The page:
News

Published:

March 29, 2018
 
Tagged: College of Arts and Sciences, Ruth S. Ammon School of Education, Adelphi University, African, Black and Caribbean Studies, Department of History, Garden City, Curriculum and Instruction, Faculty, Diversity & Inclusion, Featured

Book Challenges Higher Ed’s Bias Against Black Women Educators

Newsletter


by James Forkan

The co-editors of and contributors to Written in Her Own Voice: Ethno-educational Autobiographies of Women in Education (2016, New York: Peter Lang Publishing) hope that their book will help strengthen black women educators while changing attitudes among white male colleagues and supervisors.

Having overcome considerable personal and professional obstacles in finding their voices, they feel their life experiences can enable others to find theirs.

The book was co-edited by the Ammon School‘s Anne Mungai, Ph.D., interim dean, and Dolapo Adeniji-Neill, Ph.D., associate professor and chair of the Department of Curriculum and Instruction. Both also contributed articles on their life journeys to success in academia. So did two other Adelphi faculty members: Marsha J. Tyson Darling, Ph.D., director of Adelphi’s Center of African, Black and Caribbean Studies and professor in the College of Arts and Sciences Department of History; and Courtney Lee Weida, Ed.D., associate professor and director of the Ammon School’s graduate art education program.

“The book resonates with other women in higher education because they go through similar issues in their institutions,” Dr. Mungai said. “It is also an encouragement to many women to know that it is possible to succeed in spite of the discrimination and that women of color have to keep their heads high and to remember that the sky is the limit for them.”

Dr. Adeniji-Neill agreed. “Our stories aim to offer encouragement to all who read them.” At the same time, she added, “We also challenge allies as well as bystanders to commit to equity and justice for all.”

Besides the Adelphi faculty members, eight other educators also contributed personal pieces; most of them, like Dr. Mungai and Dr. Adeniji-Neill, came from Africa.

Dr. Adeniji-Neill and Dr. Mungai feel their book can have an impact on changing higher education along the lines of the #MeToo and Time’s Up movements currently fighting sexual harassment in entertainment and other fields.

“It is unfortunate that, in the 21st century, we are still discussing issues of women’s rights and harassment of women but this is a reality that we have to grapple with,” Dr. Mungai said. “There is something about hearing the story of a survival in any trauma that helps others know that they also can make it. This book is about hope for the future generation.”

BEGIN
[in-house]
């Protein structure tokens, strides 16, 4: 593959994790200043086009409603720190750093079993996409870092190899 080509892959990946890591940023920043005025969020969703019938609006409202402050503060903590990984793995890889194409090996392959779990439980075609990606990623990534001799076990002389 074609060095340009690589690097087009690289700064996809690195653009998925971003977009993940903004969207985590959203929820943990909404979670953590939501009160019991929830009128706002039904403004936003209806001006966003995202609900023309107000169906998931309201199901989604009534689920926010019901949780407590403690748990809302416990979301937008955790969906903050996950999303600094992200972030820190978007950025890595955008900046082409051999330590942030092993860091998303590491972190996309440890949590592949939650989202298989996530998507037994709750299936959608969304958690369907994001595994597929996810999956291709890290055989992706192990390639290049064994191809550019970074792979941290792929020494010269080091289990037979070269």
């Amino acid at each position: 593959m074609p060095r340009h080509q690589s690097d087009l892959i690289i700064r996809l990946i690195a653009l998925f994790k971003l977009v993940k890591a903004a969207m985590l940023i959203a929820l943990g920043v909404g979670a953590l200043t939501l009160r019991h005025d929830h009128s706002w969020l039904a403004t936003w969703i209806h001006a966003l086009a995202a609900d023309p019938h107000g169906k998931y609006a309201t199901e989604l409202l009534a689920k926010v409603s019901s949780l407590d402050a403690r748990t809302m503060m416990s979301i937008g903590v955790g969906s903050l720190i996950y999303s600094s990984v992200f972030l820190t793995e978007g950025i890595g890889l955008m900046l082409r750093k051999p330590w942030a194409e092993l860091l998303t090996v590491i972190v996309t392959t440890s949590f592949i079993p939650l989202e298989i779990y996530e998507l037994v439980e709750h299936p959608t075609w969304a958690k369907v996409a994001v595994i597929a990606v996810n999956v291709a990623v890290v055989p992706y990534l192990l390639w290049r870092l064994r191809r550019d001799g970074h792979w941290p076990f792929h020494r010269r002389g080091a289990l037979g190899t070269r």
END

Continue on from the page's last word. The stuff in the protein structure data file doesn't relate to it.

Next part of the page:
The women’s empowerment movement that has recently gained traction is doing so, said Dr. Adeniji-Neill, “because every person is now a reporter, thanks to technology. These movements were there before now. …People voiced their displeasure then as they are doing presently. We might also add that the gun control debate was not gaining an audience until the tipping point became the voices of young students who took on the mantle of gun control activists.”

She added, “Technology, such as Twitter, Facebook, Instagram, etc., has given the populace platforms that were previously unavailable to all but the very wealthy. Many of the new voices might be divisive, but it is within everyone’s power to choose which voice they answer to.” Citing the words of Marcel Proust, she concluded, “‘We don’t receive wisdom; we must discover it for ourselves after a journey that no one can take for us or spare us.’”

“Cultural competence is one way to cure the ills of discrimination,” according to Dr. Mungai. “When one at least tries to understand other cultures, their values and who they really are, that is a big step toward cultural competence.” She concluded, “To avoid discrimination, we must stop judging others by their color and get to see the worth of each person.”

 

About Adelphi: A modern metropolitan university with a personalized approach to higher learning.

Adelphi University is a highly awarded, nationally ranked, powerfully connected doctoral research university offering exceptional liberal arts and sciences programs and professional training with particular strength in its Core Four—Arts and Humanities, STEM and Social Sciences, the Business and Education Professions, and Health and Wellness. Adelphi is dedicated to transforming students’ lives through small classes, hands-on learning and innovative ways to support student success.

Founded in Brooklyn in 1896, Adelphi is Long Island’s oldest private coeducational university. Today Adelphi serves nearly 8,000 students at its beautiful main campus in Garden City, New York—just 23 miles from New York City’s cultural and internship opportunities—and at dynamic learning hubs in Manhattan, the Hudson Valley and Suffolk County, and online.

More than 100,000 Adelphi graduates have gained the skills to thrive professionally as active, caring citizens, making their mark on the University, their communities and the world.


For further information, please contact:

Todd Wilson
Strategic Communications Director 
p – 516.237.8634
e – twilson@adelphi.edu

Tagged: College of Arts and Sciences, Ruth S. Ammon School of Education, Adelphi University, African, Black and Caribbean Studies, Department of History, Garden City, Curriculum and Instruction, Faculty, Diversity & Inclusion, Featured